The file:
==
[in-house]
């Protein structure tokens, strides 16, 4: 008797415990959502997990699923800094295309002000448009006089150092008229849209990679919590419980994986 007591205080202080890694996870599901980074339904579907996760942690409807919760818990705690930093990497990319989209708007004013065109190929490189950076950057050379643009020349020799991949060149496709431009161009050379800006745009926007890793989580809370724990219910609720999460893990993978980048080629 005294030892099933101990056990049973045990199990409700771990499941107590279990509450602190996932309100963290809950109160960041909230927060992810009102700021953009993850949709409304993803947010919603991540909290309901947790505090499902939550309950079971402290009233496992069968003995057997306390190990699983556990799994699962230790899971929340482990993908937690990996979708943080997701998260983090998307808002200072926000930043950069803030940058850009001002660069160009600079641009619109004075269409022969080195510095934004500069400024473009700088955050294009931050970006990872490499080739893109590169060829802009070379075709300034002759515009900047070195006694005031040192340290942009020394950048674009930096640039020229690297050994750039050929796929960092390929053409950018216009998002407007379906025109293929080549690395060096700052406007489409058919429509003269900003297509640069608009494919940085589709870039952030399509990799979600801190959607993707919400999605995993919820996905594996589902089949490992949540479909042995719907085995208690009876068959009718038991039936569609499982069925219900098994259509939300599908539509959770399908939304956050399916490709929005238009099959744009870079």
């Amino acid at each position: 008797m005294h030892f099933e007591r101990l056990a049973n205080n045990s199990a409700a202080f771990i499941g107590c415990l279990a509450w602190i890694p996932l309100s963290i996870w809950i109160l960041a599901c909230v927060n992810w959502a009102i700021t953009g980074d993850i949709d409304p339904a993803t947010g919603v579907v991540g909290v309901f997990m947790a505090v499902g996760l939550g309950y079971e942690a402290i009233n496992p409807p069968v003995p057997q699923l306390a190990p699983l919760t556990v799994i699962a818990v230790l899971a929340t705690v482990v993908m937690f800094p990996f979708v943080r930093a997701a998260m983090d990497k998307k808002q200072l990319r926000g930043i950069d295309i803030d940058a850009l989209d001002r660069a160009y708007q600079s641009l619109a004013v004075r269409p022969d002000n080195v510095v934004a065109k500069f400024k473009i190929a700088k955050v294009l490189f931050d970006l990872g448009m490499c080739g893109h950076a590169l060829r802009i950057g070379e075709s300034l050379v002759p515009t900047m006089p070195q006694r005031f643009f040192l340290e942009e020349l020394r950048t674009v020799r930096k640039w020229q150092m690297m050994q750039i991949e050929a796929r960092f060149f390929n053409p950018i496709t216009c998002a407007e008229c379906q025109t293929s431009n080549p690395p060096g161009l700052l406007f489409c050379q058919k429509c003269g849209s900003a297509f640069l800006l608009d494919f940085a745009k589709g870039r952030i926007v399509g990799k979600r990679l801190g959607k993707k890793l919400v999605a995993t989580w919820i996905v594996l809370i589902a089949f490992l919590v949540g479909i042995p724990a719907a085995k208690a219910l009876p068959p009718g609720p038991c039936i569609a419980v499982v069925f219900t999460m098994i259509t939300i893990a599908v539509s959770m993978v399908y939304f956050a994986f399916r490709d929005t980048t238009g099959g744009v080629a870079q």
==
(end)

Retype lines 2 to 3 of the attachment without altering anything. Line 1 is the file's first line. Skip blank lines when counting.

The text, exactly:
């Protein structure tokens, strides 16, 4: 008797415990959502997990699923800094295309002000448009006089150092008229849209990679919590419980994986 007591205080202080890694996870599901980074339904579907996760942690409807919760818990705690930093990497990319989209708007004013065109190929490189950076950057050379643009020349020799991949060149496709431009161009050379800006745009926007890793989580809370724990219910609720999460893990993978980048080629 005294030892099933101990056990049973045990199990409700771990499941107590279990509450602190996932309100963290809950109160960041909230927060992810009102700021953009993850949709409304993803947010919603991540909290309901947790505090499902939550309950079971402290009233496992069968003995057997306390190990699983556990799994699962230790899971929340482990993908937690990996979708943080997701998260983090998307808002200072926000930043950069803030940058850009001002660069160009600079641009619109004075269409022969080195510095934004500069400024473009700088955050294009931050970006990872490499080739893109590169060829802009070379075709300034002759515009900047070195006694005031040192340290942009020394950048674009930096640039020229690297050994750039050929796929960092390929053409950018216009998002407007379906025109293929080549690395060096700052406007489409058919429509003269900003297509640069608009494919940085589709870039952030399509990799979600801190959607993707919400999605995993919820996905594996589902089949490992949540479909042995719907085995208690009876068959009718038991039936569609499982069925219900098994259509939300599908539509959770399908939304956050399916490709929005238009099959744009870079």
């Amino acid at each position: 008797m005294h030892f099933e007591r101990l056990a049973n205080n045990s199990a409700a202080f771990i499941g107590c415990l279990a509450w602190i890694p996932l309100s963290i996870w809950i109160l960041a599901c909230v927060n992810w959502a009102i700021t953009g980074d993850i949709d409304p339904a993803t947010g919603v579907v991540g909290v309901f997990m947790a505090v499902g996760l939550g309950y079971e942690a402290i009233n496992p409807p069968v003995p057997q699923l306390a190990p699983l919760t556990v799994i699962a818990v230790l899971a929340t705690v482990v993908m937690f800094p990996f979708v943080r930093a997701a998260m983090d990497k998307k808002q200072l990319r926000g930043i950069d295309i803030d940058a850009l989209d001002r660069a160009y708007q600079s641009l619109a004013v004075r269409p022969d002000n080195v510095v934004a065109k500069f400024k473009i190929a700088k955050v294009l490189f931050d970006l990872g448009m490499c080739g893109h950076a590169l060829r802009i950057g070379e075709s300034l050379v002759p515009t900047m006089p070195q006694r005031f643009f040192l340290e942009e020349l020394r950048t674009v020799r930096k640039w020229q150092m690297m050994q750039i991949e050929a796929r960092f060149f390929n053409p950018i496709t216009c998002a407007e008229c379906q025109t293929s431009n080549p690395p060096g161009l700052l406007f489409c050379q058919k429509c003269g849209s900003a297509f640069l800006l608009d494919f940085a745009k589709g870039r952030i926007v399509g990799k979600r990679l801190g959607k993707k890793l919400v999605a995993t989580w919820i996905v594996l809370i589902a089949f490992l919590v949540g479909i042995p724990a719907a085995k208690a219910l009876p068959p009718g609720p038991c039936i569609a419980v499982v069925f219900t999460m098994i259509t939300i893990a599908v539509s959770m993978v399908y939304f956050a994986f399916r490709d929005t980048t238009g099959g744009v080629a870079q």